The Far Northeast: 3000 BP to Contact is the first volume to synthesize archaeological research from across Atlantic Canada and northern New England for the period spanning from 3000 years ago to European contact.
Recently, notions of the “Woodland period” in the broader Northeast have drawn scrutiny from experts due to increasing awareness that its hallmarks—such as horticulture, village formation, mortuary ceremonialism, and the advent of various technologies—appear to be less synchronous than once thought.
By paying particular attention to the Far Northeast and its unique (yet sometimes marginal) position in Woodland discourse, this work offers a much-needed in-depth look at one of the best-documented cases of hunter-gatherer persistence and adaptation at the eve of European contact.
Penned by academic, government, and cultural-resource-management archaeologists, the seventeen chapters in The Far Northeast: 3000 BP to Contact draw on decades of research in considering this period, both in terms of variability within the region, and integration with broader cultural patterns in the Northeast and beyond.
Table of Contents
List of Illustrations
Preface and Acknowledgements
Continental Thoughts, (Maritime) Peninsular Perspective: What Can the Far Northeast Say about “the Woodland”?
Kenneth R. Holyoke and M. Gabriel Hrynick
The Struggle Was Real: On the End of the Archaic on the Island of Newfoundland and Labrador
Donald H. Holly, Jr., Christopher B. Wolff, and Stephen H. Hull
Pre-Contact Ceramic Assemblages from the Churchill River, Central Labrador
Corey Hutchings and Fred Schwarz
Far Northeastern Flaked-Lithic Material Acquisition and Exchange: Looking Through the Bliss Islands Lens
David W. Black
Cultural Patterning through the Early Maritime Woodland in the Far Northeast: A Perspective from the Archaeological Landscape of Metepenagiag, Mi'kmaqi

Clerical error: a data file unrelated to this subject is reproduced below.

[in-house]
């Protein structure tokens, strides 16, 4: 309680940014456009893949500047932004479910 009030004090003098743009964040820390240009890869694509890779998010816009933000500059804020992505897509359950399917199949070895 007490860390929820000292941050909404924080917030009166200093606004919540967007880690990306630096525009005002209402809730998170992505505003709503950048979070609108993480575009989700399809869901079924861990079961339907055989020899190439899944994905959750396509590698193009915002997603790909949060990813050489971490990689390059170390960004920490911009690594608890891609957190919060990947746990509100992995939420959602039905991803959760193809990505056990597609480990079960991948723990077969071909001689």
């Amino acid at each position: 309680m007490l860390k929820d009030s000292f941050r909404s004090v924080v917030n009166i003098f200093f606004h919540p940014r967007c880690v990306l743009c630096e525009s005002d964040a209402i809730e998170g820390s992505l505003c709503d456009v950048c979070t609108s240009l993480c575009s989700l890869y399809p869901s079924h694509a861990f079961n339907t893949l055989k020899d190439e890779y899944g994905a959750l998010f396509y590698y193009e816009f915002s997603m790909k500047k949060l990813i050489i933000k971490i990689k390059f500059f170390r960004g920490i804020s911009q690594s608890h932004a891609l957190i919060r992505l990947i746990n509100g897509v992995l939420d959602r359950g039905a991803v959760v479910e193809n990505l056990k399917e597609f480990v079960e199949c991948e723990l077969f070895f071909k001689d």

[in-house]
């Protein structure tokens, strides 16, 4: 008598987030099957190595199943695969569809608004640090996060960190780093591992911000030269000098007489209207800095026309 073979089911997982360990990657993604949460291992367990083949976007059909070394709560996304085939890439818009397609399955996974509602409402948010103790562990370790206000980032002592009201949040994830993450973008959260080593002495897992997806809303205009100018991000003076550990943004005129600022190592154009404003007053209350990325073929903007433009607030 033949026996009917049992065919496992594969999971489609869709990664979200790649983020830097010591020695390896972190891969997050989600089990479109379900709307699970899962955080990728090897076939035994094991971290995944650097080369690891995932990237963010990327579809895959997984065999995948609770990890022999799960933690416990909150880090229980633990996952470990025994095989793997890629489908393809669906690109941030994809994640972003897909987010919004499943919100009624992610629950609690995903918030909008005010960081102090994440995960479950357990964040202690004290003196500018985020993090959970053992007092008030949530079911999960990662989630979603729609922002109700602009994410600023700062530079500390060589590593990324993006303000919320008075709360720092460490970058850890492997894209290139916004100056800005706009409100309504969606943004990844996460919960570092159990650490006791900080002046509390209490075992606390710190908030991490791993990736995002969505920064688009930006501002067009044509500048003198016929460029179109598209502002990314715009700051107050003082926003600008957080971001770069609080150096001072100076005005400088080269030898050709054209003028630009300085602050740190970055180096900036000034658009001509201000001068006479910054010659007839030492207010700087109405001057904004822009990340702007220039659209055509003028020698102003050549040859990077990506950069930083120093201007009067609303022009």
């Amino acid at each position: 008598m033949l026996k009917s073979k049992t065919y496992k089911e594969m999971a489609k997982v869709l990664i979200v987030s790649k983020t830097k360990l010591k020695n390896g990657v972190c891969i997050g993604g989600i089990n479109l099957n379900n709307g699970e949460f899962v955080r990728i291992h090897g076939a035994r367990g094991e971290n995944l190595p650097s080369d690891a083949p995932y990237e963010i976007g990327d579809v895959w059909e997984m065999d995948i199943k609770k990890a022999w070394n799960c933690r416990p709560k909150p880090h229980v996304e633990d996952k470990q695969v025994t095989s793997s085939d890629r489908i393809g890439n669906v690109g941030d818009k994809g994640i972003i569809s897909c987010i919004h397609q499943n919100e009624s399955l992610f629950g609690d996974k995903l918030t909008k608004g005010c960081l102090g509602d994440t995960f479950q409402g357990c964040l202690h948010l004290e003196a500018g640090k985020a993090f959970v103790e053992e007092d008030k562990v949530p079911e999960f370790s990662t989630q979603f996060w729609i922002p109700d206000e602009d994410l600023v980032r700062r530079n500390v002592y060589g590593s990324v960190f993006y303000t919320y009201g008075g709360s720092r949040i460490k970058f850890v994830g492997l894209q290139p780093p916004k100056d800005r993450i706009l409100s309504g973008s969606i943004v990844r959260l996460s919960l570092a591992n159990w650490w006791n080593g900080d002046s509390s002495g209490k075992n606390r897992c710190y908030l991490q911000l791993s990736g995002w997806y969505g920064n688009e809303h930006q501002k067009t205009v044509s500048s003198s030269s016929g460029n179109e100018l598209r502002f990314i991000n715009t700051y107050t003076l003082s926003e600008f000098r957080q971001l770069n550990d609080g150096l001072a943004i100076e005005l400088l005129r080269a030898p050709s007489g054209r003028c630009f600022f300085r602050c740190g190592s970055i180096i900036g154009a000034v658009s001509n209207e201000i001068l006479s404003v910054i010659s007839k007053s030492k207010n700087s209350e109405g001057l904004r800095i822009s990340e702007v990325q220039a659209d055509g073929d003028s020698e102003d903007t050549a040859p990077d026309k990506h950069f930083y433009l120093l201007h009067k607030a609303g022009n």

Susan E. Blair and Michael P. Rooney
A Chronological and Typological Framework for Bifacial Stone Tools in the Maritime Peninsula during the Ceramic Period
Adrian L. Burke
Geochemical Provenance of Copper in Pre-Contact Artifacts on the Maritime Peninsula, Eastern Canada: Determining Source Using Laser Ablation-Inductively Coupled Plasma-Mass Spectrometry
Jacob Hanley, Anna Terekhova, Paige Drake, Katie Cottreau-Robins, Roger Lewis, Brent Suttie, and Brandon Boucher
“And we showered with a thousand praises the woman who had been the fire’s guardian”: Ancestral Wabanaki Gender and Place-making in the Woodland Period
M. Gabriel Hrynick and Matthew W. Betts
All Our Relations: Re-Animating the Mi'kmaw Landscape on Nova Scotia’s Chignecto Peninsula
Michelle A. Lelièvre, Alyssa Abram, Cynthia Martin, and Mallory Moran
Variation amid Homogeneity: An Examination of Early Ceramic–Period Technologies
from the Penobscot River Valley in MaineBonnie D. Newsom
Later Late Maritime Woodland Settlement in Peskotomuhkatihkuk: Re-Envisioning Chronology, Shellfishing, and Site Formation at the Cusp of Contact
A. Katherine Patton, Susan E. Blair, and W. Jesse Webb
The Changing Role of Ceramics during the Woodland Period in the Far Northeast: Evidence from Some Large Ceramic Assemblages in New Brunswick and Nova Scotia
Cora A. Woolsey
The Woodland Period in the Eastern Townships, Quebec: Adaptation and Continuity
Ndakina: The Impact of Colonization on Knowledge Systems and Ancestral Knowledge
The Village of Chouacoët and the Ceramic and Protohistoric Periods on Saco Bay, Maine
Arthur W. Anderson
The Origin of St. Lawrence Iroquoian Pottery in Northern New England: New Data on an Old Question
Roland Tremblay, Claude Chapdelaine, and Greg Kennedy
Subsistence Trends during the Woodland Period in Northern Vermont: A Comparison of Fauna, Flora, and Lipid Data from the Missisquoi River
Ellen Cowie, Gemma-Jayne Hudgell, Robert Bartone, Nancy Asch Sidell, Frances Stewart, Karine Taché, and Aida R. Barbera